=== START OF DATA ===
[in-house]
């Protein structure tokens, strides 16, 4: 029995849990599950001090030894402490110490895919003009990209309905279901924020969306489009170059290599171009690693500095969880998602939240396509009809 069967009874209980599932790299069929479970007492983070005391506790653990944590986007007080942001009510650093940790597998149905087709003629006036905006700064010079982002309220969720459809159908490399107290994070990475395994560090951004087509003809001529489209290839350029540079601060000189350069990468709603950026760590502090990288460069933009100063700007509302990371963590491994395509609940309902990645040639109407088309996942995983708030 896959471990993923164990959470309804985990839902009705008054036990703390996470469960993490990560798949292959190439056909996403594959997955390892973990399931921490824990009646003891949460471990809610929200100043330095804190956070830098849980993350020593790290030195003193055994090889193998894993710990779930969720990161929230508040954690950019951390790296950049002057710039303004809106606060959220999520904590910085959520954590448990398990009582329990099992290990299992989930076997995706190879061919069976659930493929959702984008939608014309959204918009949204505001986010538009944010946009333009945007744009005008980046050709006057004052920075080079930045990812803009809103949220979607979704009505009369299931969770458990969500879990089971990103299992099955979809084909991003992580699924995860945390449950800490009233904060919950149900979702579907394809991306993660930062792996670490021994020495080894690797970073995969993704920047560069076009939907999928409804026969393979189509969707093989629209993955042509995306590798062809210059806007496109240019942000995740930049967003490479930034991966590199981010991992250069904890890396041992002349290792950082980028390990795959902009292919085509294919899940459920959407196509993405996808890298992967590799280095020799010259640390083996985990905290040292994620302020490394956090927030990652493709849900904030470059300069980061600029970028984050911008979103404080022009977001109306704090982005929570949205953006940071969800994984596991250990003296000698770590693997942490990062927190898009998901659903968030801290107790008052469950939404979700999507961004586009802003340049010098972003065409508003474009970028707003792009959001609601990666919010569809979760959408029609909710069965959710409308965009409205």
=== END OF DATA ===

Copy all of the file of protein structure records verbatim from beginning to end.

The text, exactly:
[in-house]
């Protein structure tokens, strides 16, 4: 029995849990599950001090030894402490110490895919003009990209309905279901924020969306489009170059290599171009690693500095969880998602939240396509009809 069967009874209980599932790299069929479970007492983070005391506790653990944590986007007080942001009510650093940790597998149905087709003629006036905006700064010079982002309220969720459809159908490399107290994070990475395994560090951004087509003809001529489209290839350029540079601060000189350069990468709603950026760590502090990288460069933009100063700007509302990371963590491994395509609940309902990645040639109407088309996942995983708030 896959471990993923164990959470309804985990839902009705008054036990703390996470469960993490990560798949292959190439056909996403594959997955390892973990399931921490824990009646003891949460471990809610929200100043330095804190956070830098849980993350020593790290030195003193055994090889193998894993710990779930969720990161929230508040954690950019951390790296950049002057710039303004809106606060959220999520904590910085959520954590448990398990009582329990099992290990299992989930076997995706190879061919069976659930493929959702984008939608014309959204918009949204505001986010538009944010946009333009945007744009005008980046050709006057004052920075080079930045990812803009809103949220979607979704009505009369299931969770458990969500879990089971990103299992099955979809084909991003992580699924995860945390449950800490009233904060919950149900979702579907394809991306993660930062792996670490021994020495080894690797970073995969993704920047560069076009939907999928409804026969393979189509969707093989629209993955042509995306590798062809210059806007496109240019942000995740930049967003490479930034991966590199981010991992250069904890890396041992002349290792950082980028390990795959902009292919085509294919899940459920959407196509993405996808890298992967590799280095020799010259640390083996985990905290040292994620302020490394956090927030990652493709849900904030470059300069980061600029970028984050911008979103404080022009977001109306704090982005929570949205953006940071969800994984596991250990003296000698770590693997942490990062927190898009998901659903968030801290107790008052469950939404979700999507961004586009802003340049010098972003065409508003474009970028707003792009959001609601990666919010569809979760959408029609909710069965959710409308965009409205």